Cube UK Report (3 March 2021) – Eyeing up the FTSE

Cube UK Report (3 March 2021) – Eyeing up the FTSE

Morning folks,

Let’s catch up on today’s stories:

  • Nichols
  • Norcros

Not covered: IPF, HSX.

In macro, the FTSE has been firm in recent days and is currently up around the 6675 mark.

I’ve been toying with the idea of getting my long FTSE trades back on, but haven’t quite managed to do it yet.

At these levels, I still see plenty of value in the UK, but it’s not an “urgent” trade.

Here are the top components of the index with their market caps and rolling 1-year P/E ratios. I like this as a quick exercise, to give me a big-picture view of what I’m buying into:

Share Market cap (£bn) P/E Roll 1
Unilever 155 17.6
BHP Group 120 12.5
Royal Dutch Shell 114 11.4
Rio Tinto 105 9.4
Astrazeneca 90 18.2
HSBC 88 12.3
Diageo 67 23.3
BP 61 11.9
GlaxoSmithKline 61 11.9
British American Tobacco 58 7.6
London Stock Exchange 45 31.7
Reckitt Benckiser 43 19.7

Of this list, I already own British American Tobacco (BATS), and am interested to buy Unilever (ULVR).

The others I am not too interested in, individually. But as a group, are they good value? How are their prospects?

An improvement in mix

If you’ve been watching this index for a while, you’ll be able to see that its concentration in resources, banking and pharmaceuticals has reduced.

Royal Dutch Shell is no longer in the lead, and HSBC has fallen away from the 2nd place that it used to hold. Apart from HSBC, there are no other banks in the top 10 components.

Instead we have Unilever out in front, leading the big resource plays.

And so the importance of “quality” has increased. There has been outperformance by both Unilever and Reckitt Benckiser, and London Stock Exchange has seen a tremendous increase in valuation.

Don’t get me wrong – the FTSE has by no means become a high-quality index. But I think you can reasonably argue that its quality has been improved by the diminution of the sectors which previously held sway.

Additionally, the multiples attached to its largest “quality” companies are not obviously outrageous: the P/E multiples of Unilever and Reckitt are both sub-20, as are the pharmaceutical companies.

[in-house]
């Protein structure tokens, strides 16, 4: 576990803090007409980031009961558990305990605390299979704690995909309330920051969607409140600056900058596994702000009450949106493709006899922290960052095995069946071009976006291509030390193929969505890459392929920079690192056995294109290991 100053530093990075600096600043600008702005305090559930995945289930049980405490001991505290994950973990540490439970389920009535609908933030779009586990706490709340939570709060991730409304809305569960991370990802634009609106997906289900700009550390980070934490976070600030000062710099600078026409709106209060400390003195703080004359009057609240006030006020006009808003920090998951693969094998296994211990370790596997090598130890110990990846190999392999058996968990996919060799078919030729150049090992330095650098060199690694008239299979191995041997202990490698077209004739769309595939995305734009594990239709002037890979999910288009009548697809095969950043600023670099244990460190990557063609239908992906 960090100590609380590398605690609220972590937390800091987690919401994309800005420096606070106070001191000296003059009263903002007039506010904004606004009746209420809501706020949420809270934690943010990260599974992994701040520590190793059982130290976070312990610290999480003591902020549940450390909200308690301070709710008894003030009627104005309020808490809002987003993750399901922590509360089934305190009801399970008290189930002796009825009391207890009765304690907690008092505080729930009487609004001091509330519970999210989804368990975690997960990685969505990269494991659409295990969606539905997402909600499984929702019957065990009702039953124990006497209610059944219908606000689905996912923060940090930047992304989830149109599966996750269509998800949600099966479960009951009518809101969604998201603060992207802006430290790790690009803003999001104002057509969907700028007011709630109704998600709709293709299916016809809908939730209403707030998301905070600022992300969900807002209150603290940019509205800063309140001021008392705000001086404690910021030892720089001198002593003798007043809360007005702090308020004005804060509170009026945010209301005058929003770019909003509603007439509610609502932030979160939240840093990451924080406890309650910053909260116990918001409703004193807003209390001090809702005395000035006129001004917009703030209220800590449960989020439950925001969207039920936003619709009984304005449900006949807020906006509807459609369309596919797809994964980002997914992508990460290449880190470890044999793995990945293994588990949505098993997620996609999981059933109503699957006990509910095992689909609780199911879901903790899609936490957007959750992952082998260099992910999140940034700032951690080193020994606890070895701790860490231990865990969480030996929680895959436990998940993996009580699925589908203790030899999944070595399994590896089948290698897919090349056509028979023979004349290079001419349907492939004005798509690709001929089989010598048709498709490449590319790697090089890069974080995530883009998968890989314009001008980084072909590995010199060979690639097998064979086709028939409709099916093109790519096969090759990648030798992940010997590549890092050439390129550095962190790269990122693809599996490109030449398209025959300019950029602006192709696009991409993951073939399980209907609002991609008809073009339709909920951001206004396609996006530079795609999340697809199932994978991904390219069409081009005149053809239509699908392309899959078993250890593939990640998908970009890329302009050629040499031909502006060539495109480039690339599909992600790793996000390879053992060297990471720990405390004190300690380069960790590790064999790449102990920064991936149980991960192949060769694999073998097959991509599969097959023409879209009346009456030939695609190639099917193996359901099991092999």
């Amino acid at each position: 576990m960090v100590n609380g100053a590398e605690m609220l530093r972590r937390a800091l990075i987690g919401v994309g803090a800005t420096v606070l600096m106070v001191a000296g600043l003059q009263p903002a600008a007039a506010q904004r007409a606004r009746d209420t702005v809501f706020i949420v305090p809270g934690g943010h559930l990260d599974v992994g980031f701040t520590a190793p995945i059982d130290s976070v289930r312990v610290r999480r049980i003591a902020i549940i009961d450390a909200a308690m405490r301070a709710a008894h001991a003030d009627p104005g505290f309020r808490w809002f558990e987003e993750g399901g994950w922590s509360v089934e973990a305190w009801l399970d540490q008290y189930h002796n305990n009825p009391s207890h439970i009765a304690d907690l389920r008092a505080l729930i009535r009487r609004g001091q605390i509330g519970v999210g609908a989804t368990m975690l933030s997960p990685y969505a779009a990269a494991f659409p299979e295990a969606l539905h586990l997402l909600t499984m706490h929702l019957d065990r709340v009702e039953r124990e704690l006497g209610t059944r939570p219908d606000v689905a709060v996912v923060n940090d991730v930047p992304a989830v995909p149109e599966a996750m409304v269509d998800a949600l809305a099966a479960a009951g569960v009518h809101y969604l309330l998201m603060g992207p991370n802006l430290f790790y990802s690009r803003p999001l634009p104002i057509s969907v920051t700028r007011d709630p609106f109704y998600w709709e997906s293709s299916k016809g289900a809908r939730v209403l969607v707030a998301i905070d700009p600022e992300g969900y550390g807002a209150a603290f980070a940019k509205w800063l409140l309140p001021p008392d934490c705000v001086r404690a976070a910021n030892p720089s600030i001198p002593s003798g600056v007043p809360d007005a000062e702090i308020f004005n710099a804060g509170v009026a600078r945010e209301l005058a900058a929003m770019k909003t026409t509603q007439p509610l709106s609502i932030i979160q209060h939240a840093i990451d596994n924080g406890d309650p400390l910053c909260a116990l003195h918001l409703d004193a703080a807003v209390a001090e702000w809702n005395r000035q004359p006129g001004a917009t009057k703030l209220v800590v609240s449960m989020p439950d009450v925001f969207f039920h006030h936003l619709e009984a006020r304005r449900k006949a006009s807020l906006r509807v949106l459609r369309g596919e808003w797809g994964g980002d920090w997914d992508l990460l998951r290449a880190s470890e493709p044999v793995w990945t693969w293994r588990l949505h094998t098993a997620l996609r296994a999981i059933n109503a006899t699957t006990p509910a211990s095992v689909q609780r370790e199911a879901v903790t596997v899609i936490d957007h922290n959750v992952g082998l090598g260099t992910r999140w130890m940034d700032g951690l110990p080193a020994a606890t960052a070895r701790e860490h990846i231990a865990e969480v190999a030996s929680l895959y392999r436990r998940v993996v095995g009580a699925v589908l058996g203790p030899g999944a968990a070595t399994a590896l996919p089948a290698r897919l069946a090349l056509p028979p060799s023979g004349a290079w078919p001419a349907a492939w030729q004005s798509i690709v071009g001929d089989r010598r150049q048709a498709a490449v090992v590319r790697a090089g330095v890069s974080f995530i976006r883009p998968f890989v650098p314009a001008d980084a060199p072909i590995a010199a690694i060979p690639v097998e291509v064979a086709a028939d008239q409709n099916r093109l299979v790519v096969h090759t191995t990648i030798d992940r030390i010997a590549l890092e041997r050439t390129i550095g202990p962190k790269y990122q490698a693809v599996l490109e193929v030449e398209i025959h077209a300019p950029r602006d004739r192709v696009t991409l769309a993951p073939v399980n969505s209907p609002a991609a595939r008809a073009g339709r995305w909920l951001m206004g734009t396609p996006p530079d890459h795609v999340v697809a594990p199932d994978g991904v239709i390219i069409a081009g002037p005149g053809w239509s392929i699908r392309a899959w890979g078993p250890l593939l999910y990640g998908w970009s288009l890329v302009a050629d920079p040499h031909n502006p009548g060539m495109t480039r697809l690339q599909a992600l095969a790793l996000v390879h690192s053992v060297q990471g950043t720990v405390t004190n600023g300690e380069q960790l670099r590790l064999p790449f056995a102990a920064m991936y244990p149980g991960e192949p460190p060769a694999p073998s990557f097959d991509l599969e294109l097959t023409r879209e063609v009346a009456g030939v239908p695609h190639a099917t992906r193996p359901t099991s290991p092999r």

Diageo is a little higher, and London Stock Exchange is priced highly, but perhaps that is fair enough?

Overall, I’m not in a huge rush to get my long FTSE trades back on, but I’m tempted to start them up again. Decent value on offer here, I think.

Breaking: the rate of UK corporation tax will increase to 25% from 2023, according to an announcement just made by Rishi Sunak. The full rate won’t be paid on profits below £250k.

Did I speak too soon about buying into the FTSE? I assumed that the bill for the last 12 months would be paid by borrowing and printing, rather than taxing.

Compared to a 19% rate, this is a reduction in the value of UK profits by nearly 7.5% (comparing 75p of after-tax profits to 81p).

The profits of the largest companies will be taxed overseas. For domestic-oriented companies, however, there is no escaping this new rate.

I’m afraid this is a severe blow for private industry.



  • Stock data should display here.
Market cap £398 million
RNS Preliminary Result
Writer disclosure No position.

2020 was a rough year for Nichols, owner of the Vimto brand.

Revenue is down 19%, and adjusted operating profit down 64%. Statutory operating profit down 80%.

These numbers look worse than the downbeat consensus forecasts – which makes sense as Nichols shares are lower by 4% today.

The bright spots are:

  • an increase in UK soft drink market share for Vimto (but these are unusual market conditions, so do they really help us understand what could happen in future years?).
  • revenue growth in Africa and around the world, where Covid and lockdowns had less impact.